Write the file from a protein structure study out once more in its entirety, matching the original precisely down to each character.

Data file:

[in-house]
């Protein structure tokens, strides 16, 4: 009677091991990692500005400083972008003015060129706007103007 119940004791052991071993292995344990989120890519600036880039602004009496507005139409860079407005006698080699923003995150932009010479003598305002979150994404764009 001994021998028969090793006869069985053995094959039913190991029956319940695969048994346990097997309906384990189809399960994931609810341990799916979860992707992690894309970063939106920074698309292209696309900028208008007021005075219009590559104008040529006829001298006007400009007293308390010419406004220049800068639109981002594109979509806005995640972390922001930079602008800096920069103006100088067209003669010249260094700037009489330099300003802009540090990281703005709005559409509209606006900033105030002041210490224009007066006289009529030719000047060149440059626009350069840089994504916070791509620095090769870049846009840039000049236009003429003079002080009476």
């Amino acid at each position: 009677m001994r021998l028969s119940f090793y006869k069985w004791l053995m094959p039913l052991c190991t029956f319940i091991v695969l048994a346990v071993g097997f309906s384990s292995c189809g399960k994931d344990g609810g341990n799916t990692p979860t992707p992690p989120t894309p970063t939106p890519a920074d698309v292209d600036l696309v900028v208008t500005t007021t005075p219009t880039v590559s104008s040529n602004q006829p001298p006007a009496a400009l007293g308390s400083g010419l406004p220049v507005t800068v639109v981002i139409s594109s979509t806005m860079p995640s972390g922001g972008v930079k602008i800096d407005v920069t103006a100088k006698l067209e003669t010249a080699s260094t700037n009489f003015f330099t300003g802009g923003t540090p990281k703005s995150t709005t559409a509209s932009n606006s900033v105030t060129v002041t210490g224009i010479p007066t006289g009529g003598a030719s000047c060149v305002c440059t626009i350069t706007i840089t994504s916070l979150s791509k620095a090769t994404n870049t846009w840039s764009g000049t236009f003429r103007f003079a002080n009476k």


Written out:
[in-house]
């Protein structure tokens, strides 16, 4: 009677091991990692500005400083972008003015060129706007103007 119940004791052991071993292995344990989120890519600036880039602004009496507005139409860079407005006698080699923003995150932009010479003598305002979150994404764009 001994021998028969090793006869069985053995094959039913190991029956319940695969048994346990097997309906384990189809399960994931609810341990799916979860992707992690894309970063939106920074698309292209696309900028208008007021005075219009590559104008040529006829001298006007400009007293308390010419406004220049800068639109981002594109979509806005995640972390922001930079602008800096920069103006100088067209003669010249260094700037009489330099300003802009540090990281703005709005559409509209606006900033105030002041210490224009007066006289009529030719000047060149440059626009350069840089994504916070791509620095090769870049846009840039000049236009003429003079002080009476």
């Amino acid at each position: 009677m001994r021998l028969s119940f090793y006869k069985w004791l053995m094959p039913l052991c190991t029956f319940i091991v695969l048994a346990v071993g097997f309906s384990s292995c189809g399960k994931d344990g609810g341990n799916t990692p979860t992707p992690p989120t894309p970063t939106p890519a920074d698309v292209d600036l696309v900028v208008t500005t007021t005075p219009t880039v590559s104008s040529n602004q006829p001298p006007a009496a400009l007293g308390s400083g010419l406004p220049v507005t800068v639109v981002i139409s594109s979509t806005m860079p995640s972390g922001g972008v930079k602008i800096d407005v920069t103006a100088k006698l067209e003669t010249a080699s260094t700037n009489f003015f330099t300003g802009g923003t540090p990281k703005s995150t709005t559409a509209s932009n606006s900033v105030t060129v002041t210490g224009i010479p007066t006289g009529g003598a030719s000047c060149v305002c440059t626009i350069t706007i840089t994504s916070l979150s791509k620095a090769t994404n870049t846009w840039s764009g000049t236009f003429r103007f003079a002080n009476k």